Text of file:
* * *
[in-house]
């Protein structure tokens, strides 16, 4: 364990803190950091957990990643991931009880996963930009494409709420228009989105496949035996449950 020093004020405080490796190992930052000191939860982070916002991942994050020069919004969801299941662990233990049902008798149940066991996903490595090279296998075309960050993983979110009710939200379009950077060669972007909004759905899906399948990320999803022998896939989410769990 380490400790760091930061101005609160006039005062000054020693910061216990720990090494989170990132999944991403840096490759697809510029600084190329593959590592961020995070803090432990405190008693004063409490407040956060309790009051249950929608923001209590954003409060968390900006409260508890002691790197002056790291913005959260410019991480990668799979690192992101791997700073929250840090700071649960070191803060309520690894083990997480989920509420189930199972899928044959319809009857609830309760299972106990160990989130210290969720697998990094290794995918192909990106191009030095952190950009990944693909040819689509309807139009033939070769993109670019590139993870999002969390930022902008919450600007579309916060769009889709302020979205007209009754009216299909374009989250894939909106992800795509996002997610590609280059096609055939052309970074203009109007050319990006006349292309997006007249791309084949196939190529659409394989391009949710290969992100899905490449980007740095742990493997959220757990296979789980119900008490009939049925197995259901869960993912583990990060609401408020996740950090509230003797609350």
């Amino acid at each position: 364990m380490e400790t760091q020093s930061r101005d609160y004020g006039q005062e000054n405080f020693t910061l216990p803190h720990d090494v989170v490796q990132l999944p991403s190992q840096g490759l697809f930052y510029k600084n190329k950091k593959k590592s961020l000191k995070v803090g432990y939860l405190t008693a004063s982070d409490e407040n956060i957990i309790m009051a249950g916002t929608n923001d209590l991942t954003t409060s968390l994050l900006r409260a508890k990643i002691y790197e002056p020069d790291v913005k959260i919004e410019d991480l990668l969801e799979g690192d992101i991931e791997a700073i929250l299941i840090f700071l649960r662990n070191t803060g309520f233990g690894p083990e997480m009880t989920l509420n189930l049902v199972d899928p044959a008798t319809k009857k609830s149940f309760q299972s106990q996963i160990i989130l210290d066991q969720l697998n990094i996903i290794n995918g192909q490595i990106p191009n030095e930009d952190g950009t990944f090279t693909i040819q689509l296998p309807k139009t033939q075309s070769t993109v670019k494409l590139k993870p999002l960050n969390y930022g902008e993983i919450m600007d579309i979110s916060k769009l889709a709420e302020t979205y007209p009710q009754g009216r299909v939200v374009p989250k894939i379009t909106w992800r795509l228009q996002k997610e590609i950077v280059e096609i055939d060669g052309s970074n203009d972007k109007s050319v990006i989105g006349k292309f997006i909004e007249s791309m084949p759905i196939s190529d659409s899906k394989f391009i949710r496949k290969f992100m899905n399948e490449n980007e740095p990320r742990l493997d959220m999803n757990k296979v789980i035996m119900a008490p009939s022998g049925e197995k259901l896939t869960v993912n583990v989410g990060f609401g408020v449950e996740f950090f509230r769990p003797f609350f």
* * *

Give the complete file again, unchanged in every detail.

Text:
[in-house]
């Protein structure tokens, strides 16, 4: 364990803190950091957990990643991931009880996963930009494409709420228009989105496949035996449950 020093004020405080490796190992930052000191939860982070916002991942994050020069919004969801299941662990233990049902008798149940066991996903490595090279296998075309960050993983979110009710939200379009950077060669972007909004759905899906399948990320999803022998896939989410769990 380490400790760091930061101005609160006039005062000054020693910061216990720990090494989170990132999944991403840096490759697809510029600084190329593959590592961020995070803090432990405190008693004063409490407040956060309790009051249950929608923001209590954003409060968390900006409260508890002691790197002056790291913005959260410019991480990668799979690192992101791997700073929250840090700071649960070191803060309520690894083990997480989920509420189930199972899928044959319809009857609830309760299972106990160990989130210290969720697998990094290794995918192909990106191009030095952190950009990944693909040819689509309807139009033939070769993109670019590139993870999002969390930022902008919450600007579309916060769009889709302020979205007209009754009216299909374009989250894939909106992800795509996002997610590609280059096609055939052309970074203009109007050319990006006349292309997006007249791309084949196939190529659409394989391009949710290969992100899905490449980007740095742990493997959220757990296979789980119900008490009939049925197995259901869960993912583990990060609401408020996740950090509230003797609350």
């Amino acid at each position: 364990m380490e400790t760091q020093s930061r101005d609160y004020g006039q005062e000054n405080f020693t910061l216990p803190h720990d090494v989170v490796q990132l999944p991403s190992q840096g490759l697809f930052y510029k600084n190329k950091k593959k590592s961020l000191k995070v803090g432990y939860l405190t008693a004063s982070d409490e407040n956060i957990i309790m009051a249950g916002t929608n923001d209590l991942t954003t409060s968390l994050l900006r409260a508890k990643i002691y790197e002056p020069d790291v913005k959260i919004e410019d991480l990668l969801e799979g690192d992101i991931e791997a700073i929250l299941i840090f700071l649960r662990n070191t803060g309520f233990g690894p083990e997480m009880t989920l509420n189930l049902v199972d899928p044959a008798t319809k009857k609830s149940f309760q299972s106990q996963i160990i989130l210290d066991q969720l697998n990094i996903i290794n995918g192909q490595i990106p191009n030095e930009d952190g950009t990944f090279t693909i040819q689509l296998p309807k139009t033939q075309s070769t993109v670019k494409l590139k993870p999002l960050n969390y930022g902008e993983i919450m600007d579309i979110s916060k769009l889709a709420e302020t979205y007209p009710q009754g009216r299909v939200v374009p989250k894939i379009t909106w992800r795509l228009q996002k997610e590609i950077v280059e096609i055939d060669g052309s970074n203009d972007k109007s050319v990006i989105g006349k292309f997006i909004e007249s791309m084949p759905i196939s190529d659409s899906k394989f391009i949710r496949k290969f992100m899905n399948e490449n980007e740095p990320r742990l493997d959220m999803n757990k296979v789980i035996m119900a008490p009939s022998g049925e197995k259901l896939t869960v993912n583990v989410g990060f609401g408020v449950e996740f950090f509230r769990p003797f609350f």